We were taught is school that we are breathing in molecules from Caesar’s last breath, if this is true it should hold true for every person that ever lived, is our atmosphere really that fluid?

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We were taught is school that we are breathing in molecules from Caesar’s last breath, if this is true it should hold true for every person that ever lived, is our atmosphere really that fluid?

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This is true for every person that ever lived, and also for their every breath, not just the last one. Gases spread and mix very easily. One “breath” of air contains more than 10^22 molecules.

Well, every breath contains quintillions of molecules. The whole atmosphere has… I don’t even know, uncountably many molecules. Surely a couple of those quintillions of molecules in your breath will be blown somewhere far away. And then blown back later.

Yes, the atmosphere *is* that fluid, in the sense that the whole atmosphere acts as one big “pool”, it’s not really divided up into “pockets” anywhere, where “barriers” prevent air from traveling. Like in the broad scale yes, mountain ranges can block air fronts, but it’s not like they block *every single* molecule. And air molecules are very high-energy since they’re in a gaseous form. That means they move around a lot, just as a feature of their existence. Molecules in a liquid or solid form might stay put a little more often, but air molecules are flying everywhere in every direction all the time. Gas expands to fill the entirety of the container it’s in. Air goes up hundreds of miles into the sky, getting thinner and thinner yes but it’s only when you get to like thousands of miles up that the Earth’s gravity has basically prevented any significant number of air molecules from reaching.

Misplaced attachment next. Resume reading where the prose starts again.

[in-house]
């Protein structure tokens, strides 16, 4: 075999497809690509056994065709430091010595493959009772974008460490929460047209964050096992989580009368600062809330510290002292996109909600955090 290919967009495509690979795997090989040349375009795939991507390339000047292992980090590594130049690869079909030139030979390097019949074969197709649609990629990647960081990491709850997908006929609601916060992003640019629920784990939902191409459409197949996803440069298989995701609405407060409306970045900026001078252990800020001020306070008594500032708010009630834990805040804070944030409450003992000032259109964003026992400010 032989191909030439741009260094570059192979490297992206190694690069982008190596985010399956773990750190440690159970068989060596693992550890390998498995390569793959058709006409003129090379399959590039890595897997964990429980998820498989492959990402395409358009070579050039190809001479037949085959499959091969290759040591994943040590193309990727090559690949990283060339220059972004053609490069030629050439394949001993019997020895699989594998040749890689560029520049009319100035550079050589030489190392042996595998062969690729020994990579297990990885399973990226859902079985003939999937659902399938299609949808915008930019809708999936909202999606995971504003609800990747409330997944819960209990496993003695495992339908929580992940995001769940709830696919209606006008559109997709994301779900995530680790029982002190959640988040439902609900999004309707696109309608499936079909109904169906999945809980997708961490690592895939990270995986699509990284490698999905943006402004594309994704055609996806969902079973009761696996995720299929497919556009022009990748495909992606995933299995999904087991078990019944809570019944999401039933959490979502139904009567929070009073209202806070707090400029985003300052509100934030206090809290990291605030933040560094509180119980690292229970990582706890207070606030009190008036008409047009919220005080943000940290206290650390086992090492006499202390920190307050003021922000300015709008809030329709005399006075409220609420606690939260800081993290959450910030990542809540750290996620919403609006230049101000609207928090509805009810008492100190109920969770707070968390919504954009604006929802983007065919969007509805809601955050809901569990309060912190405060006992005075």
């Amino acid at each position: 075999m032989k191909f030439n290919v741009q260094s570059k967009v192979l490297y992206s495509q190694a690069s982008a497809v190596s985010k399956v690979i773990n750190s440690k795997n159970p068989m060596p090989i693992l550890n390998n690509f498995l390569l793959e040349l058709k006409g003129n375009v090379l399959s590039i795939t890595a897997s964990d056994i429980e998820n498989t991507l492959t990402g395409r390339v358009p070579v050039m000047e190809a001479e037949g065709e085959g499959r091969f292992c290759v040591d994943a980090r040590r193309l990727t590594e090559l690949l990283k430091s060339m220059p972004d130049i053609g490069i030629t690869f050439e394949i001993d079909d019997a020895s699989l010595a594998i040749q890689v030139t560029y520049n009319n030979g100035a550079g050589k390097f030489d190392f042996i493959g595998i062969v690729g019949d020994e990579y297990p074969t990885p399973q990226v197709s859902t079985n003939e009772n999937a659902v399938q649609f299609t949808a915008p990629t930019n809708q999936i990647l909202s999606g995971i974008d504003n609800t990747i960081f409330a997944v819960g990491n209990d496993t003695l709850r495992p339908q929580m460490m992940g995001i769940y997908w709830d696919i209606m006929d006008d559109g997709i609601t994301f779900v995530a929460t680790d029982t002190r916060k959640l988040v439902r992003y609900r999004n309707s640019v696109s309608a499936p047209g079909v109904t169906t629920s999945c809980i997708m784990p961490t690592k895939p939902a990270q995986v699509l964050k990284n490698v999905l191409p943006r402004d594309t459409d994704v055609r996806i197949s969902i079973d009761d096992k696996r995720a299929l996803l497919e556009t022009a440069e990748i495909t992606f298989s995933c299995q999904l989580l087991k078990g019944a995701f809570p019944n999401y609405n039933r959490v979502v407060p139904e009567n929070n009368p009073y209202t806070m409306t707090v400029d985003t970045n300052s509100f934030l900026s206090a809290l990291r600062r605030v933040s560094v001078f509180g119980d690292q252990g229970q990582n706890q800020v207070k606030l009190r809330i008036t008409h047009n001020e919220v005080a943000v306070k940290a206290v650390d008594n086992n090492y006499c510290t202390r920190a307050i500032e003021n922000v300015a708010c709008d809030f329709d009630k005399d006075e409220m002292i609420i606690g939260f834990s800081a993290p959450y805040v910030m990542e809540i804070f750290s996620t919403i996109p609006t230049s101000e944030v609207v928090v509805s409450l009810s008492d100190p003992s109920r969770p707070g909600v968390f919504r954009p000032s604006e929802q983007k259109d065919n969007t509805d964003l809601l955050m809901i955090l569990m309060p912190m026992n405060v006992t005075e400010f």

Essentially. Matter cannot be created or destroyed so the atoms of oxygen now in our lungs have been on earth for all of geological history. The catch though is that chemical reaction can breakdown and combine molecules. So a water molecule that was once in Caesar’s bladder could have been broken down and eventually the oxygen atom, paired with another one (O2) can be in some scuba divers oxygen tank.

It could or could not be true. Breath contains oxygen, CO2, nitrogen, hydrogen. Processes on earth, inorganic or not, could absorb and trap these elements in the way they do. Plants absorb CO2 and capture the carbon to make cellulose to make their wood. Nitrogen could be captured by plants and put into the dirt, like clover does. These are a few examples. Is Augustus Caesar’s last breath floating around as a part of fluid air that can be inspired by you or me? Unknown. But those molecules that were in his lungs are most likely somewhere on earth? Yes.

There could be losses of air in space via shuttles and Space Station, etc. Oxygen oxidizes things, metals, iron oxide, rust that could fall to the ground and just sit there.

The atmosphere is pretty dynamic, lots of convection, so the time frame for total homogenization is on the order of years to decades. Some regions are better-mixed than others, but even trace contaminants end up in remote regions pretty quickly, as we have found with the distribution of trace contaminants like PCBs and tritium (the stuff gets everywhere in almost no time at all).

We take in about 1 gram of air with each breath. This compares to a total mass of something about 10^23 grams for the entire atmosphere (estimated at 5×10^19 kg, I just looked it up), so we breath in about 1/10^23 ths of the existing air. this is about the same as the number of atoms in a liter of air (which is about the same as a breath in volume) so the odds are pretty good that at least 1 atom (likely 10-100) also came out of Julius Caesar’s lungs on his last exhale, assuming a typical volume (not just a tiny gasp but even then, it only changes the odds by a factor or ten or so and we are in that range of uncertainty already with the estimates we are using).